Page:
Colourful fairy lights lend an ethereal look to the Dakshineswar Kali Mandir.….
Diwali, the vibrant festival celebrated by Hindus, symbolises the victory of light over darkness and good over evil.
People all over the country decorate their houses with ‘diyas’, candles and electric lamps to celebrate this festival of lights.
The eastern part of India during this time of the year, all the Bengali worship the eternal mother, the ultimate warrior, the destroyer of ego, the goddess Kali. She symbolises that triumph of time over life and the ultimate reality of the world.
Her dark complexion symbolises the unmanifested energy, while her wild appearance signifies the uncontrollable nature of time. Kali is revered as a symbol of empowerment, transformation, and the eternal cycle of creation and destruction.
Rani Rashmoni, a prominent and influential 19th century Bengali philanthropist, played a crucial role in the socio-religious landscape of her era. She was a devout devotee of goddess Kali, the enigmatic temple of Dakshineswar was built under her patronage.
This temple is historically significant and remains a revered pilgrimage site. The temple gained even significance due to the presence of mystic Saint Sri Ramakrishna paramhansa, he served as the chief Saint of the temple and achieved spiritual enlightenment through intense devotion to goddess Kali.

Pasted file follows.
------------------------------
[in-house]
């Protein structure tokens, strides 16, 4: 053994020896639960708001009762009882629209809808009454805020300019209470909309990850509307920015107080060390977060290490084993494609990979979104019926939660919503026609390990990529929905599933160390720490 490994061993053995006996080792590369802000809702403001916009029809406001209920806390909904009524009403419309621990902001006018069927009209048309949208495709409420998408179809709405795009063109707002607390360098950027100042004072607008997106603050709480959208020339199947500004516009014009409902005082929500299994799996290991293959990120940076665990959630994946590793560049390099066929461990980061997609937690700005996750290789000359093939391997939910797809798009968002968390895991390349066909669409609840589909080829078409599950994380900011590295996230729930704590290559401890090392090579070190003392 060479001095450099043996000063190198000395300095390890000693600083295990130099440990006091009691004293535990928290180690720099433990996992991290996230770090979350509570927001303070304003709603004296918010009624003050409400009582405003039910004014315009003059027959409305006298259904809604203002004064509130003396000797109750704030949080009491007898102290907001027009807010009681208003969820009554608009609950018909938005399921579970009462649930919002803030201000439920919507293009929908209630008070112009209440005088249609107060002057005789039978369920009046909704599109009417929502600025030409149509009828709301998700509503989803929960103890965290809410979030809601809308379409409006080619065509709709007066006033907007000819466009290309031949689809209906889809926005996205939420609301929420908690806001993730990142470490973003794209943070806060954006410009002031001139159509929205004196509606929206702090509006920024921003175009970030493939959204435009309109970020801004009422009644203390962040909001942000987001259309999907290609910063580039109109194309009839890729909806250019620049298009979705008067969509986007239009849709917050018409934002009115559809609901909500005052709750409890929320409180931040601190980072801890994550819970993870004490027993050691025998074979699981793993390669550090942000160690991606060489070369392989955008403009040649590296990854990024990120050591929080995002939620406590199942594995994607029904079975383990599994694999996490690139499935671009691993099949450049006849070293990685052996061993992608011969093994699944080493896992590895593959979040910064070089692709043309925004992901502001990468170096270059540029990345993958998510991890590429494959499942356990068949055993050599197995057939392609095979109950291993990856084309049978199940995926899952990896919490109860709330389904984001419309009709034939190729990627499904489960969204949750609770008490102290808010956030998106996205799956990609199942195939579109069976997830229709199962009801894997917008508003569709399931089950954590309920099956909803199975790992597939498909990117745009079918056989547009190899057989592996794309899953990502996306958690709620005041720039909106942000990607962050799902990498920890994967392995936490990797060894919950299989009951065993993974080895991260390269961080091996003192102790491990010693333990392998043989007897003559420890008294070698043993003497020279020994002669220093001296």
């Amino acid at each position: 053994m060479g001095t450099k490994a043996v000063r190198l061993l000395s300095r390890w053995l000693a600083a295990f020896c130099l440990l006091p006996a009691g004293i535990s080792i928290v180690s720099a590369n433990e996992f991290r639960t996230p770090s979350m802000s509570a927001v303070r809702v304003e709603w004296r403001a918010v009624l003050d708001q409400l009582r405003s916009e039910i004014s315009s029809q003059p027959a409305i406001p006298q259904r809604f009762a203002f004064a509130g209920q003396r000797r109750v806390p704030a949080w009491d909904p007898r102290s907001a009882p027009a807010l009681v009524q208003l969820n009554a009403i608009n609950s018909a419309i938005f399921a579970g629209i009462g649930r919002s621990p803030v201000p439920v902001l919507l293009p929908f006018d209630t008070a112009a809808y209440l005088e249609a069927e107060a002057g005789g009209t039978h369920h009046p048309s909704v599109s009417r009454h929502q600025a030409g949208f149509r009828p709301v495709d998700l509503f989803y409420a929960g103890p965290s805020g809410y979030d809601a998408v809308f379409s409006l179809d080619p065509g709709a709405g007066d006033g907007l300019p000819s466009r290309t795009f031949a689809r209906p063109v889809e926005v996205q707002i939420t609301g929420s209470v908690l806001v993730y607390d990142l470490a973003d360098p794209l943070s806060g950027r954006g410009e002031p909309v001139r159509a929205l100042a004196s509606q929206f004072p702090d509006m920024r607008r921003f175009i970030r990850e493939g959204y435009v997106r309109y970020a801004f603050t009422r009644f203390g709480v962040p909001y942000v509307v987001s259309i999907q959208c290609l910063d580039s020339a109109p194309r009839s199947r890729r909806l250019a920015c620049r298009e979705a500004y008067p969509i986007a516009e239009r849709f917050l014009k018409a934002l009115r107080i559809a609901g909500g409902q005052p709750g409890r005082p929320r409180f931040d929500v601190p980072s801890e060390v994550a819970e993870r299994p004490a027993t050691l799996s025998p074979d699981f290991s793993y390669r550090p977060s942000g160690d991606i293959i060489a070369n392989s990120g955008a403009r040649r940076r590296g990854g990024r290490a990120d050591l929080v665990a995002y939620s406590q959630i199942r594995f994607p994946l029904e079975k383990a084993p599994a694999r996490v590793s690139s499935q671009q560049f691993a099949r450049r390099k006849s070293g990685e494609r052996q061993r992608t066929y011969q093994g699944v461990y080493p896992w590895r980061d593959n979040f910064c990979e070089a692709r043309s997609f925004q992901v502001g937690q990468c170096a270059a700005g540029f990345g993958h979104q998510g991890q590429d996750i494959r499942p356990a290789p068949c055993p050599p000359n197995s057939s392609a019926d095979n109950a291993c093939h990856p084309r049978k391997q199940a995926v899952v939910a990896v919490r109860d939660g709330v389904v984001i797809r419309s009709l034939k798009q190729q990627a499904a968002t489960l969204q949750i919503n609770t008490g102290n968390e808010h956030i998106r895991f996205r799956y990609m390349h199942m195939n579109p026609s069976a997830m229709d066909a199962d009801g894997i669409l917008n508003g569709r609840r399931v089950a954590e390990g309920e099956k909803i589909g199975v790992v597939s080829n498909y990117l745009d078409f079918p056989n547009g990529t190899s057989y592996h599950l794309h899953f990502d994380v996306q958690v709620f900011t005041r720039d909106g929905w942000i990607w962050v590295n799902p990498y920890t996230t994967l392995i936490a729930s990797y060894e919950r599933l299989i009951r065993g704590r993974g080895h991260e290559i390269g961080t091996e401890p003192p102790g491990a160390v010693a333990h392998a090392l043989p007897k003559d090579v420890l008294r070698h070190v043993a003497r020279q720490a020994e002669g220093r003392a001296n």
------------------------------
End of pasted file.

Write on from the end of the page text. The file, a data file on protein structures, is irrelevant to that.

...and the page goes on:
People from far away places flock at this iconic temple to pay homage to goddess Kali on this auspicious occasion of Diwali, as an ardent devotee of Dakshinakali said, all his desires get actuallied whenever he thinks about her.
Even though all the lanes and streets all over the Bengal got illuminated with colouring fairy lights, but a little girl was spotted at the end of the link in the heart of the city, Park Street, she was glad in a worn out clothes admiring the flood of lights, while the cool breeze flew her stands of dry hair.
So in this auspicious festival of lights let’s take a pledge, that all of us will contribute utmost to illuminate their lives.